We learned that we need to be more self-reliant and much better prepared for similar pandemics. We were not ready for this pandemic. There were so many shortages, which put us and the patients at risk at times. We were so short on PPEs (personal protective equipment).

People did inventories in their hospitals, and they started making decisions right then about how we are going to utilize the limited number of PPEs, realizing that the whole country is going to be demanding whatever’s left from the companies that make these. So many of the PPEs and other things were built in other countries that were also facing similar problems, so they didn’t really want to sell them to us. That led to a huge shortage. If you didn’t have a great stockpile, you were at risk.

People didn’t know how to use them: Do you change it after every patient? Do you change it once a shift? What do you do? What do you need? Do you need masks, eye protection, caps, foot protection? This stuff was all unclear, and there definitely was too few of these as well as ventilators.


Patients actually stopped coming to the ER out of fear of catching the disease. At times they even stopped coming when they had an actual really serious condition, like a stroke or a heart attack, which was probably worse than if they would have caught COVID.

I had a patient who came in a couple days late for a stroke. I had patients who came in a couple days late for a heart attack. They normally would have come in, but they were so scared of COVID. The longer you wait, the more irreversible damage is going to occur. It broke our hearts to see people wait for something that they didn’t even really need to be concerned about. Because your likelihood of catching the coronavirus in the ER is so remote since we’re all using masks — the patients and the doctors — and we’re social distancing. It was just heartbreaking to see stuff like that.

The result of these patients not coming to ER resulted in shifts being cut for staff, nurses, and physicians. The hospital’s losing a lot of revenue, and it happened also with doctors’ offices. The last stats I saw is that they’re seeing about 50 percent less than their normal patient loads. So they’re having to cut staff and questioning if their practices will survive. So my fear is that if this continues and practices close, our medical shortage could reach really disastrous levels.

What I’ve been hearing is that doctors who were closer to retiring are saying, “This is now my time to retire,” whereas they may not have retired for another three to five years. I have one in our practice who hasn’t gone to work. He’s a bit older, but still a great doctor and able to practice. And he hasn’t come to work at our place or in other places Downtown because of the coronavirus.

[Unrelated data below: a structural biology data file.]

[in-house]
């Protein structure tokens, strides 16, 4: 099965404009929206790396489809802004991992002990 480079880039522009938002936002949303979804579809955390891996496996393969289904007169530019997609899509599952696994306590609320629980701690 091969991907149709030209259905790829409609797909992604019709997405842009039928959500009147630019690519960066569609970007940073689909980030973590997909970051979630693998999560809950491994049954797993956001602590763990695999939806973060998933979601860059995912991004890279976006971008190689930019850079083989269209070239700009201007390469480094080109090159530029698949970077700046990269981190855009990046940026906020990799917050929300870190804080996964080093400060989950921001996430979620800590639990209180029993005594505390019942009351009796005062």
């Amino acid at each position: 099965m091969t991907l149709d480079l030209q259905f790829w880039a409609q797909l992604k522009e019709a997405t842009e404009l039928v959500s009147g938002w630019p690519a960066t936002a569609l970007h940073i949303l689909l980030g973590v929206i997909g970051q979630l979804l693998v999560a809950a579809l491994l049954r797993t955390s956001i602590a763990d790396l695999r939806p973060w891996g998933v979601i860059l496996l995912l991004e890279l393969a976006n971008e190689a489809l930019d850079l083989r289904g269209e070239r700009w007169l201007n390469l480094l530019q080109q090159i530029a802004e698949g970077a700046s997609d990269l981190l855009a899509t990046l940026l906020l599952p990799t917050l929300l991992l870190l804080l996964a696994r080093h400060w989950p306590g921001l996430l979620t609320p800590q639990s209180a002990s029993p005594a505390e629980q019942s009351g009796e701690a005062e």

It’s been really lonely. When you’re exposed to a patient as a physician or a health provider, and you know that patient has the coronavirus, you then have to decide how will you interact or distance to keep your family safe. What do you do when you go home? What I would do is I’d shower and bring an extra pair of clothes and change my shoes before I left work. And then I’d come home and I’d isolate myself. I secluded myself on one side of the house, my spouse on the other.

When my kids came with their families, I couldn’t see them. My daughter had been out of the country with her family for a few months. When they returned, her kids (ages 3 and 5) started to run up to me to hug me because that’s what they’re used to doing. Their parents had to grab them and stop them. That was extremely heartbreaking because they didn’t understand. For two weeks I couldn’t see them.

You’re in there seeing patients. It’s stressful because you worry about everything you touch, everything you breathe in. You’re worried about how you’re taking care of these patients, where we don’t have a clear-cut pathway. So you’re stressed, and then you come home and you’re alone. It’s hard. Paul Szydelko


Cassandra McDiarmid

Medical student at Touro University

Cassandra McDiarmidAs is the case with all of us, the pandemic happened while Cassandra McDiarmid was making other plans. She was in her second year of medical school at Touro University, pursuing a focus on OB/GYN, when the outbreak hit and shutdown began, disrupting her medical education. But the pandemic didn’t disrupt her will to help. With fellow Touro students Parisun Shoga and Ashlie Bloom, McDiarmid launched #MedReady (, a website that organizes volunteers to offer free K-12 tutoring; medical undergrad and Medical College Admission Test tutoring; and community help such as senior grocery pickup and COVID-19 screening assistance. The site also includes a news and research section, “Getting It Right,” which features weekly capsule summaries of the latest research on the novel coronavirus and COVID-19.


It’s interesting, because if (the pandemic) happened two years from now, I would be out there right now, I’d be in my first year of residency, I’d be in the hospitals working and taking care of people. But we were just finishing up our second year of medical school, and so, unfortunately, we had not yet had any clinical experiences. So we weren’t really able to go into the hospitals and help out in that sense. So we had to come up with other ways to help, like provide volunteer opportunities. Actually, a lot of my classmates — and a lot of the class below mine who were just finishing their first year — reached out to ask what they could do. Could we put them in touch to help volunteer and help out the community? Obviously, we are future physicians going into healthcare, and part of that is you want to take care of people, you want to give back, you want to help out in any way that you can.